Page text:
The first comprehensive review of the state of Antarctica’s climate and its relationship to the global climate system was published in the beginning of December 2009 by the Scientific Committee of Antarctic Research (SCAR).
The newly published report examines the highly complex relationship of Antarctic environment with the global ecosystem that is increasingly affected by human activity. Already some signs of the changed Antarctic environment had been detected, i.e. the Antarctic ozone hole, but the fact is that the climate change has and will most likely have an unprecedented affect on the Antarctic and thus to us all. For example, contains Antarctica 90% of the world’s ice and 70% of the world’s fresh water, which is enough to raise sea level by 63 m.
The report draws, however, quite interesting picture of the changing environment in the Antarctic. While the overall surface temperature and ice coveridge around the continent have remained the same over the past 30 years, some specific parts of Antarctica are experiencing significant change.
First, the report points out that for the last 30 years the ozone hole has shielded the bulk of the Antarctic from the effects of the global warming. The report maintains that despite the quite extensive changes in the surface temperature and snowfall around the Antarctic the temperature as well as Antarctic overall snowfall have remained at the same level. It is further notable, that while sea ice extent across the Arctic Ocean has decreased markedly over recent decades, around the Antarctic it has increased by 10% since 1980, particularly in the Ross Sea region. This increase is a result of the stronger winds around the continent, changes in atmospheric circulation and the isolating effect of the ozone hole. This is especially interesting, since the Antarctic Circumpolar Current around the continent has warmed more rapidly than the global ocean as a whole resulting in a major change in the Southern Ocean ecosystem. In recent decades the Ocean has become less effective in absorbing CO2 and ecological key species (such as planktonic snails) are expected to be negatively affected by progressive ocean acidification.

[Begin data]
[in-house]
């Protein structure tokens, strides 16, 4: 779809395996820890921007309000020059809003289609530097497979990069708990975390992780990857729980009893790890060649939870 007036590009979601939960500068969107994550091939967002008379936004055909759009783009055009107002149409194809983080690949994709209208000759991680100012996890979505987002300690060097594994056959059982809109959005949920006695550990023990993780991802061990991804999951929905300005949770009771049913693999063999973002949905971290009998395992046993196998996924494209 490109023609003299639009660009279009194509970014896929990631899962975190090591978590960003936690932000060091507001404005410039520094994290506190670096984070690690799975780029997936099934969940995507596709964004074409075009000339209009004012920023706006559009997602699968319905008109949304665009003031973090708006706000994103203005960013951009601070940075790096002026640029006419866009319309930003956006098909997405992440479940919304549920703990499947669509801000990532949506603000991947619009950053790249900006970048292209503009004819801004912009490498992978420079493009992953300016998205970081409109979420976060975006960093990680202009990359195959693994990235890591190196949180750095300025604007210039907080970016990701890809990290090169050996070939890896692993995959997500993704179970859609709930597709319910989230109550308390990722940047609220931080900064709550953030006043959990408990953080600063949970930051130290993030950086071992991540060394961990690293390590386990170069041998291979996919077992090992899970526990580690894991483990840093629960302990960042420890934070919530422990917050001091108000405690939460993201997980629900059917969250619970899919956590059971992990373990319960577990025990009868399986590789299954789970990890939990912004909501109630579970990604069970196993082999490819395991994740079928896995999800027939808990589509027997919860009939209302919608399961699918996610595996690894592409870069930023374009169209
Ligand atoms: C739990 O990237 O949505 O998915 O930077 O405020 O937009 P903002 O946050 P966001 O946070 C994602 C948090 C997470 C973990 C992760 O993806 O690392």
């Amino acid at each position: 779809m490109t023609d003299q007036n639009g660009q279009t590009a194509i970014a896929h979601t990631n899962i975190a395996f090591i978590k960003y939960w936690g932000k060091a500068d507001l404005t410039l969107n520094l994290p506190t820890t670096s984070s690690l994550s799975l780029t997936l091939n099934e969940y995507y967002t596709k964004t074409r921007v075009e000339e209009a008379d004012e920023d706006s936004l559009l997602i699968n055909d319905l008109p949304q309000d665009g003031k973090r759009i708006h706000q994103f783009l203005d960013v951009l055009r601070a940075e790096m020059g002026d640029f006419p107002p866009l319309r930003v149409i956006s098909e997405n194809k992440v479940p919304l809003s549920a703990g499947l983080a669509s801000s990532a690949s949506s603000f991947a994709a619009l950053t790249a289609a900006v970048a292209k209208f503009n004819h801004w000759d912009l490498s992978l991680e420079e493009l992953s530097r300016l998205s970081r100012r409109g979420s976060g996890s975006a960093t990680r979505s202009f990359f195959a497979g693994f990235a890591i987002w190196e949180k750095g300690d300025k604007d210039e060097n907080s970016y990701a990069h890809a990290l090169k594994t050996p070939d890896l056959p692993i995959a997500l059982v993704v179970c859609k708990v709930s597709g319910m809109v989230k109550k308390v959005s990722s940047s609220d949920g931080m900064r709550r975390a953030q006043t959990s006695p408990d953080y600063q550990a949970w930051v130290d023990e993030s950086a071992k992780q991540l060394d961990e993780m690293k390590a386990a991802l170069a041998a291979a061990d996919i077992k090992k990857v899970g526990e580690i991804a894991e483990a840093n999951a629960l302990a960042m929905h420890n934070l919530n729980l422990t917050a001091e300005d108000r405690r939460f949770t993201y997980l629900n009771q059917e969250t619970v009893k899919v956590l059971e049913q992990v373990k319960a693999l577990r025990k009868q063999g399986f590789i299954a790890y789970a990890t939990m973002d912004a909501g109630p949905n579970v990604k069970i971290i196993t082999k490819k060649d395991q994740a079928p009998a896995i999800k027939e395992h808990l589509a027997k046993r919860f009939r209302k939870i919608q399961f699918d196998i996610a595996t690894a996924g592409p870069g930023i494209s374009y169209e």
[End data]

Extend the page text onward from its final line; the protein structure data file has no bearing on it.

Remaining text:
On the other hand, along with higher temperatures, the Antarctic Peninsula on the west coast of the continent, has experienced a marked switch from snowfall to rain during the summer, which has led to rapid expansion of plant communities and the colonisation of newly available land by plants and animals. In addition, there has been significant thinning of the West Antarctic Ice Sheet, especially around the Amundsen Sea Embayment, as well as a few smaller coastal areas in East Antarctica, which has resulted in diminishing Krill stocks and changed distribution of Adélie penguins.
The report predicts that if greenhouse gas concentration in the atmosphere doubles over the next century, the Antarctic will warm around 3°. This increase could contribute to a projected total sea level rise of up to 1.4 metres by 2100.
For further information, please go to the Scientific Committee of Antarctic Research homepage or access the SCAR publications HERE